Endgame Premises Archives: 11: Civilization is a culture of occupation

From the beginning, this culture—civilization—has been
a culture of occupation.

156 Fourth World Nations Have Suffered Genocide Since 1945

     by Rudolph C. Rÿser / Intercontinental Cry Ever since the German Nazis committed horrendous mass murders of Jews, homosexuals, Roma, and Catholics, many commentators, analysts and scholars have made the mistake of associating “genocide” with “executions and gassing” of people en masse. The originator of the term “genocide” attorney and author Raphael Lemkin’s analysis essentially … Continue reading 156 Fourth World Nations Have Suffered Genocide Since 1945

There are Hundreds of Thousands of Indigenous Children in Residential Schools Around the World Today

     by Jo Woodman and Alicia Kroemer / Intercontinental Cry On September 30, communities across Canada will be commemorating ‘Orange Shirt Day’, an annual event that is helping Canadians remember the thousands of Indigenous children who died in Residential Schools, and to reflect on the intergenerational trauma that was caused by the Residential school system. Similar school systems … Continue reading There are Hundreds of Thousands of Indigenous Children in Residential Schools Around the World Today

Squeeze Every Drop of Slave’s Blood Out of Ourselves

Editor’s note: this is an edited transcript of Derrick Jensen’s talk, which you can listen to here. What does it mean to decolonize my heart and mind, and how do I go about doing that?     by Derrick Jensen / Deep Green Resistance Many indigenous people have said to me that the first and … Continue reading Squeeze Every Drop of Slave’s Blood Out of Ourselves

Brazil: The Guarani and a Decade of Broken Promises

Featured image: The Guarani continue fighting for their land rights despite continuous attacks. © Fiona Watson/Survival International      by Survival International   Ten years ago the Brazilian government signed a landmark agreement with the Guarani tribe, which obliged it to identify all their ancestral lands. The core objective of the agreement, which was drawn up by the … Continue reading Brazil: The Guarani and a Decade of Broken Promises

Historic Ruling Set to Decide Future of Brazilian Tribes

Featured image: Brazil has seen frequent indigenous protests this year, against the anti-Indian policies of President Temer.  © Rogerio Assis      by Survival International Brazil’s Supreme Court will next week deliver a historic judgement on tribal territories which could strike the greatest blow to indigenous land rights since the country’s military dictatorship. The judgement will be … Continue reading Historic Ruling Set to Decide Future of Brazilian Tribes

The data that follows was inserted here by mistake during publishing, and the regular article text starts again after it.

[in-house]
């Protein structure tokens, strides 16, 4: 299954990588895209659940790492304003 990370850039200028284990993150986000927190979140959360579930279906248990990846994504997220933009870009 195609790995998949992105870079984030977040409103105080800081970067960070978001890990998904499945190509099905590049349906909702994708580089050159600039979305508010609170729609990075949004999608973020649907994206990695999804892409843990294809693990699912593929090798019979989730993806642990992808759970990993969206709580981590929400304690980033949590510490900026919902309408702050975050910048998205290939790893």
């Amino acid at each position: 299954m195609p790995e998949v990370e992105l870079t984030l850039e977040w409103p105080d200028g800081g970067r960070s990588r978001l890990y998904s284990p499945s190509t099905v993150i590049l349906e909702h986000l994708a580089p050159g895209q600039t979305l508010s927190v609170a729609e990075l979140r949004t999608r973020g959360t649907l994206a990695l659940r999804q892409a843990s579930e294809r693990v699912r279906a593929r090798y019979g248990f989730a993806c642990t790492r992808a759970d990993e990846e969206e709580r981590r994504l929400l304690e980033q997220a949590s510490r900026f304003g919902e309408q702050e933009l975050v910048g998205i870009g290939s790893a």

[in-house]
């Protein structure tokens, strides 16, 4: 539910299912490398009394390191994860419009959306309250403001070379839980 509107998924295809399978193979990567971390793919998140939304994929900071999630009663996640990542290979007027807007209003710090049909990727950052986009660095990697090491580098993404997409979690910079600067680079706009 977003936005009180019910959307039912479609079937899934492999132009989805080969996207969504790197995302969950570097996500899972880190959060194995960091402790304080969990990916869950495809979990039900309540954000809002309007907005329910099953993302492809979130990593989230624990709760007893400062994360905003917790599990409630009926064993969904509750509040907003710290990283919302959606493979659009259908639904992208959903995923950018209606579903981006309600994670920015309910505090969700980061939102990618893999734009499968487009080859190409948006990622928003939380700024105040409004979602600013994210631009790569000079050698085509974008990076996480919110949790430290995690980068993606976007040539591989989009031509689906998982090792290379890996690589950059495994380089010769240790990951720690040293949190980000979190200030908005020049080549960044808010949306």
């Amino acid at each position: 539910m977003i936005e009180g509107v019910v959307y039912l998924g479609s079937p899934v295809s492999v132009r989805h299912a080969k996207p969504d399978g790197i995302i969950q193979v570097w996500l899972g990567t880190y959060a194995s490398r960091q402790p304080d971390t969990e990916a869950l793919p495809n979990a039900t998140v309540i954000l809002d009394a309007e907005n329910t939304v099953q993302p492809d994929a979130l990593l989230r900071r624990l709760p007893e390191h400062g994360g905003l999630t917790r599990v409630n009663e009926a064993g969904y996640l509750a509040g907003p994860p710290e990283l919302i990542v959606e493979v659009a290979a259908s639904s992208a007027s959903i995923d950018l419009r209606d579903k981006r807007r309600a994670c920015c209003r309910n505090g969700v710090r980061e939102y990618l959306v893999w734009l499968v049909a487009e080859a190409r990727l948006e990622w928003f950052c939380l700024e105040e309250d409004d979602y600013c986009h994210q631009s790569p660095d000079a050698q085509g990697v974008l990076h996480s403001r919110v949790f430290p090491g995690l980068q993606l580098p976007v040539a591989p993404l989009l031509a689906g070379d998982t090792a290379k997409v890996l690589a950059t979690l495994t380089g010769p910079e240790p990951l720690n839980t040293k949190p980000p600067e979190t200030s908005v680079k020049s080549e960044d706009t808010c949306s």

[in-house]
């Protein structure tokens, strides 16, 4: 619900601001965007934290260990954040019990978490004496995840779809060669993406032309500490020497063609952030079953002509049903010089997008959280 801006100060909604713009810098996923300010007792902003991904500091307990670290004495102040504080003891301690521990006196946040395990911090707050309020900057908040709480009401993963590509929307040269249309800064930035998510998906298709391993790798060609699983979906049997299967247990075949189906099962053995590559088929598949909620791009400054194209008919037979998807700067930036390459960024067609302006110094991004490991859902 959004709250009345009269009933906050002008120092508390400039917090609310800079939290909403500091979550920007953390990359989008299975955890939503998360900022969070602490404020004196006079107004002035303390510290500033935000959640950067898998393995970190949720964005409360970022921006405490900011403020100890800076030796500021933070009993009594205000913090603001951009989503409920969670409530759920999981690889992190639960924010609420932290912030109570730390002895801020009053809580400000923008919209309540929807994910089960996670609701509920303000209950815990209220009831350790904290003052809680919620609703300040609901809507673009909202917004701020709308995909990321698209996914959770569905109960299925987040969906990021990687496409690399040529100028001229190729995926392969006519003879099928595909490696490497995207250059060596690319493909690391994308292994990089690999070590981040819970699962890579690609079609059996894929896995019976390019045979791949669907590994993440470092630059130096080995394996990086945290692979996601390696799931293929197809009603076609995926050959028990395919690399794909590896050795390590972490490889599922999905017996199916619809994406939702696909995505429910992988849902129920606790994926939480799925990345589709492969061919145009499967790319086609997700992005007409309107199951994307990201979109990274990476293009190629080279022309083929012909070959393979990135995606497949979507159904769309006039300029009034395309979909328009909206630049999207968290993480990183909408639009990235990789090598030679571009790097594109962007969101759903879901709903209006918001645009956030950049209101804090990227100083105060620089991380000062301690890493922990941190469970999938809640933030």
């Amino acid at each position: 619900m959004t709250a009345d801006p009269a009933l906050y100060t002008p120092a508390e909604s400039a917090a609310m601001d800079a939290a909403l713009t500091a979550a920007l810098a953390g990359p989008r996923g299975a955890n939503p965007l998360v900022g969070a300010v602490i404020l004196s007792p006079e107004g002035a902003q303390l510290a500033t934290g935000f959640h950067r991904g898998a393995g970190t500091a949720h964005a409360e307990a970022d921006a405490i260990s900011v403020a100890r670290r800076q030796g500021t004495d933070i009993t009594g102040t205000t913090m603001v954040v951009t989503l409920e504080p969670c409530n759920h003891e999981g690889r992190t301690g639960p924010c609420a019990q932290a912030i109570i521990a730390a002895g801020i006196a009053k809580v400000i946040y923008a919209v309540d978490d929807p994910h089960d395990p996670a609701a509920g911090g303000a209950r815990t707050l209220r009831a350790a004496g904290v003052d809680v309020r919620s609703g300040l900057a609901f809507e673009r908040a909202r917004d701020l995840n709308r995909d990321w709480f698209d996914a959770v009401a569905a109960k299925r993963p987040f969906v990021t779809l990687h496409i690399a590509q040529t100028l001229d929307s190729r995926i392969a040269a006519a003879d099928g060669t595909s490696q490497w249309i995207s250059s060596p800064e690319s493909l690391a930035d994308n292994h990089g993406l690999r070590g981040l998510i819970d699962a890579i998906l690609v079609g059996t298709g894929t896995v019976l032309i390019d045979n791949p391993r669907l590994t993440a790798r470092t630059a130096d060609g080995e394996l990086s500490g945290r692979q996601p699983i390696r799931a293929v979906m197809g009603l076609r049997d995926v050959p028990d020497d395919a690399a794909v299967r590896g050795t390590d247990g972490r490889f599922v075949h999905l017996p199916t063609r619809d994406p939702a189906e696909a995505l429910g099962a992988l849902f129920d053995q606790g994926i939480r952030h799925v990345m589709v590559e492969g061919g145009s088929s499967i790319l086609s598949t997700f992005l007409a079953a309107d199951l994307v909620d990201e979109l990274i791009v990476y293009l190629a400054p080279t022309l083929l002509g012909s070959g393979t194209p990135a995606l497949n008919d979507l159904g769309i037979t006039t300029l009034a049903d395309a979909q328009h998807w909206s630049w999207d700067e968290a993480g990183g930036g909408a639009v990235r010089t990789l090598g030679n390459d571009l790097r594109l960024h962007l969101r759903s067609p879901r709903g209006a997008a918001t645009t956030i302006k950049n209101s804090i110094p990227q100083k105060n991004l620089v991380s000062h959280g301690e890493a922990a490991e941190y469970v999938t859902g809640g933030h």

The Sápara Nation vs. The Slimy Oil Mungia

Featured image: Sápara leader Gloria Ushigua. Photo: UN Women/Ryan Brown      by Sarah Belle Lin / Intercontinental Cry For the Sápara Peoples of the Ecuadorian Amazon, “Sinchi”, or “sacred” is the term that best describes their ancestral language and forests. Though abundant with meaning, the Sápara never had a word for “sacred”. There was … Continue reading The Sápara Nation vs. The Slimy Oil Mungia

One Does Not Hate When One Can Despise: On Donald Trump and How We Got Here

     by Derrick Jensen When I find myself in times of trouble, I’m less interested in Mother Mary’s wisdom than I am in Joe Hill’s: Don’t mourn; organize. There’s a sense in which Trump’s election is a surprise, similar to how we somehow seem to be continually surprised when easily predictable negative consequences of this … Continue reading One Does Not Hate When One Can Despise: On Donald Trump and How We Got Here

Obama’s Pettus Bridge

     by Noah Weber On Sunday, March 7, 1965, roughly 600 African Americans and their allies gathered and marched towards Montgomery, Alabama in order to take a stand and draw attention to the fact that 99% of Selma, Alabama’s registered voters were white, and that the African American community was being denied their legal … Continue reading Obama’s Pettus Bridge

Indigenous Resolve ‘Stronger Than Ever’ as Feds Order DAPL Protest Camp Shut Down

The U.S. Army Corps of Engineers on Friday informed Indigenous water protectors and their allies that they have nine days to vacate the main Dakota Access Pipeline protest camp—or else face arrest. "This decision is necessary to protect the general public from the violent confrontation between protestors and law enforcement officials that have occurred in this area, and to prevent death, illness, or serious injury to inhabitants of encampments due to the harsh North Dakota winter conditions," Col. John Henderson of the Corps said in a letter to the Standing Rock Sioux Tribe chairman Dave Archambault II. ... Continue reading →

More than a few bad apples: “Militarized neoliberalism” and the Canadian state in Latin America

Stories of bloody, degrading violence associated with Canadian mining operations abroad sporadically land on Canadian news pages. HudBay Minerals, Goldcorp, Barrick Gold, Nevsun and Tahoe Resources are some of the bigger corporate names associated with this activity. Sometimes our attention is held for a moment, sometimes at a stretch. It usually depends on what solidarity networks and under-resourced support groups can sustain in their attempts to raise the issues and amplify the voices of those affected by one of Canada’s most globalized industries. But even they only tell us part of the story. ... Continue reading →